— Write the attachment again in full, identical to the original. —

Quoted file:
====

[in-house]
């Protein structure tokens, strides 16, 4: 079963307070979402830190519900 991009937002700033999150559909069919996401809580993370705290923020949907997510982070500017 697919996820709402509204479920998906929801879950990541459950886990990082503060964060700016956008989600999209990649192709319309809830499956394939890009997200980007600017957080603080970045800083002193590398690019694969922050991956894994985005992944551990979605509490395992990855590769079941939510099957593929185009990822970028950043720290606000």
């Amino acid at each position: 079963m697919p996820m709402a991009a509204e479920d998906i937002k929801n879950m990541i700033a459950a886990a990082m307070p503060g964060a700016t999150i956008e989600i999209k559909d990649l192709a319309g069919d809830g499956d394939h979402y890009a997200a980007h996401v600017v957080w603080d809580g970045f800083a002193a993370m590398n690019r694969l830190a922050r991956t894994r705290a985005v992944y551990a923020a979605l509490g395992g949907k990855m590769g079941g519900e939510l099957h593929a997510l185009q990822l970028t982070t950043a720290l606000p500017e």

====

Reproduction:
[in-house]
């Protein structure tokens, strides 16, 4: 079963307070979402830190519900 991009937002700033999150559909069919996401809580993370705290923020949907997510982070500017 697919996820709402509204479920998906929801879950990541459950886990990082503060964060700016956008989600999209990649192709319309809830499956394939890009997200980007600017957080603080970045800083002193590398690019694969922050991956894994985005992944551990979605509490395992990855590769079941939510099957593929185009990822970028950043720290606000």
């Amino acid at each position: 079963m697919p996820m709402a991009a509204e479920d998906i937002k929801n879950m990541i700033a459950a886990a990082m307070p503060g964060a700016t999150i956008e989600i999209k559909d990649l192709a319309g069919d809830g499956d394939h979402y890009a997200a980007h996401v600017v957080w603080d809580g970045f800083a002193a993370m590398n690019r694969l830190a922050r991956t894994r705290a985005v992944y551990a923020a979605l509490g395992g949907k990855m590769g079941g519900e939510l099957h593929a997510l185009q990822l970028t982070t950043a720290l606000p500017e």